Wilderness therapy programs are designed to create therapeutic opportunities
and choices when students are confronted with nature and inevitable realities. The need to gather wood and build a fire to cook (i.e.
wilderness) is different than screaming and intimidating a child if they don’t do what they are told (i.e. a boot camp). Obtaining
control and compliance through the use of intimidation and coercion is characteristic of a boot camp program. Wilderness therapy and
boot camps are distinctly different and incompatible approaches to working with youth. Programs that attempt to do both are on uncertain
therapeutic ground or they are potentially dangerous. Interpersonal confrontation requires control, containment and medical contingencies.
Policy and procedures in wilderness programs are often vague and lack accountability.
Wilderness program staff may lack the authority and ability to establish as well as enforce appropriate standards of practice. Although
referred to as counselors, employees in programs might not be professionals or truly qualified for their duties. Those who are professionals
may not be responsible and empowered to supervise therapeutic activities conducted by counselors, including the use of force.
The use of force and restraint in wilderness programs has become justified
in some programs as a response to student defiance. Employees may become involved a use of force based on a rationalization that it
was for “student safety.” The use of force for “student safety” could mean a student did not do what they were told and that a student’s
refusal or argument represented some potential danger or future danger in the estimation of staff. Evidence and reason are crucial.
If a student refuses to follow directives when there is a clear and immediate danger, one could be justified in taking steps to protect
Force is a tempting response by staff in a wilderness camp when students
are testing staff and increasing their defiance. The use of force fosters rapid compliance in behavior through a climate of coercion
in which students fear the prospect of punishment, humiliation, loss of relationship, injury or pain. The use of force for behavior
modification is a high-risk intervention and can result in an escalation of violence.
Escorting a child by force and then restraining that child because they
choose to struggle against what they considered an assault by staff is not necessarily justified. Many children and students with
behavioral problems will respond with force if they are feeling threatened, out of control, helpless, trapped or angry. These are
predictable responses from children in wilderness and residential programs that carry tremendous responsibility when force is initiated
by staff. There are first line alternatives far less threatening and dangerous than the use of force or restraint when students are
defiant and oppositional.
Why Do Programs Use Force and Restraint?
Programs rarely have policies and procedures that prescribe the use of force.
But there are reasons for the use of force that are inferred from and supported by the observations of professionals and field staff.
-- The use of force fosters rapid compliance through coercion. Students who
face the prospect of punishment, humiliation, injury, pain, as well the loss of freedom or relationship, will make different choices
when in an environment from which there is no escape. But this is a boot camp response, not wilderness therapy.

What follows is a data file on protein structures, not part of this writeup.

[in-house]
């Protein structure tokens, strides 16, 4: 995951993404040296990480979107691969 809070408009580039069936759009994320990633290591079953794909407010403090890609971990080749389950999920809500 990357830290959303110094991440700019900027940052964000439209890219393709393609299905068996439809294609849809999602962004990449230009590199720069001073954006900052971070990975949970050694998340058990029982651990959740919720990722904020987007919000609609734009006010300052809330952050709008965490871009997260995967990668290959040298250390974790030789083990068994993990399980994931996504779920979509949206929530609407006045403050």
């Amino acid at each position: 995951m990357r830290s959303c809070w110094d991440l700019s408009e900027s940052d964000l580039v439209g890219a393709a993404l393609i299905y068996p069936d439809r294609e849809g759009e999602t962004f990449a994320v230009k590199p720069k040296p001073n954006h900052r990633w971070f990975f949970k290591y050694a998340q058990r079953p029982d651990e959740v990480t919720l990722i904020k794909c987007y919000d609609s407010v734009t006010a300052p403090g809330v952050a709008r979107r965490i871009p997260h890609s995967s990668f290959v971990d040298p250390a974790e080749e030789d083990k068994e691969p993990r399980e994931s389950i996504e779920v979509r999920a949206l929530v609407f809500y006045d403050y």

-- The use of force can shorten the length of a student’s wilderness therapy
program. Control and compliance by threats and force can be quicker than allowing the wilderness experience and program structure
to change student behavior. Conflicts with nature are never personal and nature cannot be manipulated. Programs that are inpatient,
poorly designed, have inexperienced staff or may not be qualified to work with more serious behavior problems are more likely to resort
to force and restraint.
-- The use of force to manage inappropriate behavior is more cost effective
in the short run than increasing the number of staff and the skill level of staff. Training in alternatives to force and restraint
requires intensive education, practice and supervision.
-- The use of force can result from the frustration, fear and anger that
builds in staff when working with youth at risk in remote wilderness environments. Staff burnout and emotional trauma is higher in
programs that are immature, under-funded, poorly staffed and inadequately supervised. Stress, high staff turnover, financial problems,
unclear treatment focus, as well as changing philosophy and management within a program are serious warning signs.
In Summary, the philosophy of wilderness therapy is to allow children
to experience the force of nature as their teacher under the mentorship of wilderness guides and to avoid unnecessary confrontations
that result in staff use of force and restraint.
Appropriate force and restraint can be used in a wilderness therapy treatment
program in a clearly prescribed manner when there is a clear and immediate danger, for self-defense, and for insuring student safety
and the safety of others.
The use of force for behavior modification is a high-risk intervention
and can result in an escalation of violence. Force should not be used as a “treatment option” or behavioral modification procedure
without a specific order given by a responsible, qualified and licensed professional, who is adhering to policies based on behavioral,
social and clinical science as well as professional consensus and public policy.
The use of force as a punishment or to gain compliance when there is no
immediate danger and no treatment plan is not medically, legally or professionally justified. Financial decisions that affect training
and supervision, as well as lack of funding, can increase the risk that force will be used.
The role of force in parenting is a decision that should be left to parents
who will bear the personal and legal consequence for any abuse. There are alternatives to the use of force for defiance in wilderness
therapy programs. But they are more expensive, sophisticated and labor intensive to develop and train staff to implement.
Copyright 2000, Michael G. Conner